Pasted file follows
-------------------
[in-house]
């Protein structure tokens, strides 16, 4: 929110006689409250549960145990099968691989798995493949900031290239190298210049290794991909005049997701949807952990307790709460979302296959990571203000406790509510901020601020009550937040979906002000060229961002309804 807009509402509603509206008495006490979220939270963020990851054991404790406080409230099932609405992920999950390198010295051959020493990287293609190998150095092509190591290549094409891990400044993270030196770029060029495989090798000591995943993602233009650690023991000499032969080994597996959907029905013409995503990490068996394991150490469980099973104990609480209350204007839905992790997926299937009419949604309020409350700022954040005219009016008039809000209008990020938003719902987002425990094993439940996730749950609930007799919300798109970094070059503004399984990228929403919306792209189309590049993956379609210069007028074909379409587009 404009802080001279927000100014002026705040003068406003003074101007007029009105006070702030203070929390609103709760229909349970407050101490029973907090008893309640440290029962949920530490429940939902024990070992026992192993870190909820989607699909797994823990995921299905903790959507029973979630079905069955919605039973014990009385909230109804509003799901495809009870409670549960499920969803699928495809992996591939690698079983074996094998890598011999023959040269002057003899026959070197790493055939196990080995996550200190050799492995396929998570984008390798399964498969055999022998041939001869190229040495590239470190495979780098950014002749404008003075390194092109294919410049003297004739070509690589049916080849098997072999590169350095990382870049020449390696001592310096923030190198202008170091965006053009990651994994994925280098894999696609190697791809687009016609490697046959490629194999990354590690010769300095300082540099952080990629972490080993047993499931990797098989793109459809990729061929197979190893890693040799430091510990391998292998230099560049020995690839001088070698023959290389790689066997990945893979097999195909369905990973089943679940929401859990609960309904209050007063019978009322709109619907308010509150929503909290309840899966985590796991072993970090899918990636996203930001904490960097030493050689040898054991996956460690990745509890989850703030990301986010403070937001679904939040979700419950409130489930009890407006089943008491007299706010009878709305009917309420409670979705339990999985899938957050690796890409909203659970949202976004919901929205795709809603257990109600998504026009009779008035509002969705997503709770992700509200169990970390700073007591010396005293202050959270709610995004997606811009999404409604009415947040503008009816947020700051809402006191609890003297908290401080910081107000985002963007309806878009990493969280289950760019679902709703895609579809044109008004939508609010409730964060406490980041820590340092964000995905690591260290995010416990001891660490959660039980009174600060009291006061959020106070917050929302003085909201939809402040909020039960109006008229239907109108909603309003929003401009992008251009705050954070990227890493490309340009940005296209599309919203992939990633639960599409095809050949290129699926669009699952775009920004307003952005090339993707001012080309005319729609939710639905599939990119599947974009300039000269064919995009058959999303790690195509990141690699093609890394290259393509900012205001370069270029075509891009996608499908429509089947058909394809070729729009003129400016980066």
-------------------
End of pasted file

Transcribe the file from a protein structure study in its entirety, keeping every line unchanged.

[in-house]
């Protein structure tokens, strides 16, 4: 929110006689409250549960145990099968691989798995493949900031290239190298210049290794991909005049997701949807952990307790709460979302296959990571203000406790509510901020601020009550937040979906002000060229961002309804 807009509402509603509206008495006490979220939270963020990851054991404790406080409230099932609405992920999950390198010295051959020493990287293609190998150095092509190591290549094409891990400044993270030196770029060029495989090798000591995943993602233009650690023991000499032969080994597996959907029905013409995503990490068996394991150490469980099973104990609480209350204007839905992790997926299937009419949604309020409350700022954040005219009016008039809000209008990020938003719902987002425990094993439940996730749950609930007799919300798109970094070059503004399984990228929403919306792209189309590049993956379609210069007028074909379409587009 404009802080001279927000100014002026705040003068406003003074101007007029009105006070702030203070929390609103709760229909349970407050101490029973907090008893309640440290029962949920530490429940939902024990070992026992192993870190909820989607699909797994823990995921299905903790959507029973979630079905069955919605039973014990009385909230109804509003799901495809009870409670549960499920969803699928495809992996591939690698079983074996094998890598011999023959040269002057003899026959070197790493055939196990080995996550200190050799492995396929998570984008390798399964498969055999022998041939001869190229040495590239470190495979780098950014002749404008003075390194092109294919410049003297004739070509690589049916080849098997072999590169350095990382870049020449390696001592310096923030190198202008170091965006053009990651994994994925280098894999696609190697791809687009016609490697046959490629194999990354590690010769300095300082540099952080990629972490080993047993499931990797098989793109459809990729061929197979190893890693040799430091510990391998292998230099560049020995690839001088070698023959290389790689066997990945893979097999195909369905990973089943679940929401859990609960309904209050007063019978009322709109619907308010509150929503909290309840899966985590796991072993970090899918990636996203930001904490960097030493050689040898054991996956460690990745509890989850703030990301986010403070937001679904939040979700419950409130489930009890407006089943008491007299706010009878709305009917309420409670979705339990999985899938957050690796890409909203659970949202976004919901929205795709809603257990109600998504026009009779008035509002969705997503709770992700509200169990970390700073007591010396005293202050959270709610995004997606811009999404409604009415947040503008009816947020700051809402006191609890003297908290401080910081107000985002963007309806878009990493969280289950760019679902709703895609579809044109008004939508609010409730964060406490980041820590340092964000995905690591260290995010416990001891660490959660039980009174600060009291006061959020106070917050929302003085909201939809402040909020039960109006008229239907109108909603309003929003401009992008251009705050954070990227890493490309340009940005296209599309919203992939990633639960599409095809050949290129699926669009699952775009920004307003952005090339993707001012080309005319729609939710639905599939990119599947974009300039000269064919995009058959999303790690195509990141690699093609890394290259393509900012205001370069270029075509891009996608499908429509089947058909394809070729729009003129400016980066």